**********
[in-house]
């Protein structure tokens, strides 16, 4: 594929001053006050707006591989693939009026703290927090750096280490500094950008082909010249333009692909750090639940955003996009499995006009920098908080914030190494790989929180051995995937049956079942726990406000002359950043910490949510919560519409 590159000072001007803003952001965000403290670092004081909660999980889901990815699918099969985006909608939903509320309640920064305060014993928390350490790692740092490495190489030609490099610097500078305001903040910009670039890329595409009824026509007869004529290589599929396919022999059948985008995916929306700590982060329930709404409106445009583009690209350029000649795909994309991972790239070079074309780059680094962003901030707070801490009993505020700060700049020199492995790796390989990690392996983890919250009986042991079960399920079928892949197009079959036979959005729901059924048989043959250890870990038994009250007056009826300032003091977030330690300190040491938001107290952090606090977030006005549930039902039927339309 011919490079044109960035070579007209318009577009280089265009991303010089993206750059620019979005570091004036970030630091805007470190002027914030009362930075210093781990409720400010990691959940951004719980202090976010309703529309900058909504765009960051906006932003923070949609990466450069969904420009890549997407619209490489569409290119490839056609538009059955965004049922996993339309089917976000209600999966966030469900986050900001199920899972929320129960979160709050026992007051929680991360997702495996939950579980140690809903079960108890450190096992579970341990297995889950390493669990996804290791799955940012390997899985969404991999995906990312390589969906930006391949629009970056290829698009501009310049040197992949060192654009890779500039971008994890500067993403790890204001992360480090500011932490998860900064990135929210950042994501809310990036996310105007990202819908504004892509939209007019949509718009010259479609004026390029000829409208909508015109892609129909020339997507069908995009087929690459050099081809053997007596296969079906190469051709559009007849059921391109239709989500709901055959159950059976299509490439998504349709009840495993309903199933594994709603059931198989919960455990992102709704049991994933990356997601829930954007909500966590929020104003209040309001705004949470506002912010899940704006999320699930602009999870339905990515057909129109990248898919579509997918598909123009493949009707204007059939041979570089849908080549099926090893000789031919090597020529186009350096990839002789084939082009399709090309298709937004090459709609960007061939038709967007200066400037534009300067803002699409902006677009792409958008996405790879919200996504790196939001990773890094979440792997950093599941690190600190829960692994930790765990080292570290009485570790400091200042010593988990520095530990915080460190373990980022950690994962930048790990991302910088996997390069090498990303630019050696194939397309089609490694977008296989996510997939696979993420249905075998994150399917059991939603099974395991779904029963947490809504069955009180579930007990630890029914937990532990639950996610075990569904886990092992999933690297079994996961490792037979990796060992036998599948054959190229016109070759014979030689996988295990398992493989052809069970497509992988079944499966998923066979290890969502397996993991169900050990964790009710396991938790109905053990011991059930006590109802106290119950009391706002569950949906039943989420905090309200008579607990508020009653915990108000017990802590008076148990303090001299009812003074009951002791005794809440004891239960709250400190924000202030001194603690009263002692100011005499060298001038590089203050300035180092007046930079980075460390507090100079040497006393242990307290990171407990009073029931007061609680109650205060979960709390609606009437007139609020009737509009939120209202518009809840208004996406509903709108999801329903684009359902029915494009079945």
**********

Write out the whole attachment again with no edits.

[in-house]
């Protein structure tokens, strides 16, 4: 594929001053006050707006591989693939009026703290927090750096280490500094950008082909010249333009692909750090639940955003996009499995006009920098908080914030190494790989929180051995995937049956079942726990406000002359950043910490949510919560519409 590159000072001007803003952001965000403290670092004081909660999980889901990815699918099969985006909608939903509320309640920064305060014993928390350490790692740092490495190489030609490099610097500078305001903040910009670039890329595409009824026509007869004529290589599929396919022999059948985008995916929306700590982060329930709404409106445009583009690209350029000649795909994309991972790239070079074309780059680094962003901030707070801490009993505020700060700049020199492995790796390989990690392996983890919250009986042991079960399920079928892949197009079959036979959005729901059924048989043959250890870990038994009250007056009826300032003091977030330690300190040491938001107290952090606090977030006005549930039902039927339309 011919490079044109960035070579007209318009577009280089265009991303010089993206750059620019979005570091004036970030630091805007470190002027914030009362930075210093781990409720400010990691959940951004719980202090976010309703529309900058909504765009960051906006932003923070949609990466450069969904420009890549997407619209490489569409290119490839056609538009059955965004049922996993339309089917976000209600999966966030469900986050900001199920899972929320129960979160709050026992007051929680991360997702495996939950579980140690809903079960108890450190096992579970341990297995889950390493669990996804290791799955940012390997899985969404991999995906990312390589969906930006391949629009970056290829698009501009310049040197992949060192654009890779500039971008994890500067993403790890204001992360480090500011932490998860900064990135929210950042994501809310990036996310105007990202819908504004892509939209007019949509718009010259479609004026390029000829409208909508015109892609129909020339997507069908995009087929690459050099081809053997007596296969079906190469051709559009007849059921391109239709989500709901055959159950059976299509490439998504349709009840495993309903199933594994709603059931198989919960455990992102709704049991994933990356997601829930954007909500966590929020104003209040309001705004949470506002912010899940704006999320699930602009999870339905990515057909129109990248898919579509997918598909123009493949009707204007059939041979570089849908080549099926090893000789031919090597020529186009350096990839002789084939082009399709090309298709937004090459709609960007061939038709967007200066400037534009300067803002699409902006677009792409958008996405790879919200996504790196939001990773890094979440792997950093599941690190600190829960692994930790765990080292570290009485570790400091200042010593988990520095530990915080460190373990980022950690994962930048790990991302910088996997390069090498990303630019050696194939397309089609490694977008296989996510997939696979993420249905075998994150399917059991939603099974395991779904029963947490809504069955009180579930007990630890029914937990532990639950996610075990569904886990092992999933690297079994996961490792037979990796060992036998599948054959190229016109070759014979030689996988295990398992493989052809069970497509992988079944499966998923066979290890969502397996993991169900050990964790009710396991938790109905053990011991059930006590109802106290119950009391706002569950949906039943989420905090309200008579607990508020009653915990108000017990802590008076148990303090001299009812003074009951002791005794809440004891239960709250400190924000202030001194603690009263002692100011005499060298001038590089203050300035180092007046930079980075460390507090100079040497006393242990307290990171407990009073029931007061609680109650205060979960709390609606009437007139609020009737509009939120209202518009809840208004996406509903709108999801329903684009359902029915494009079945």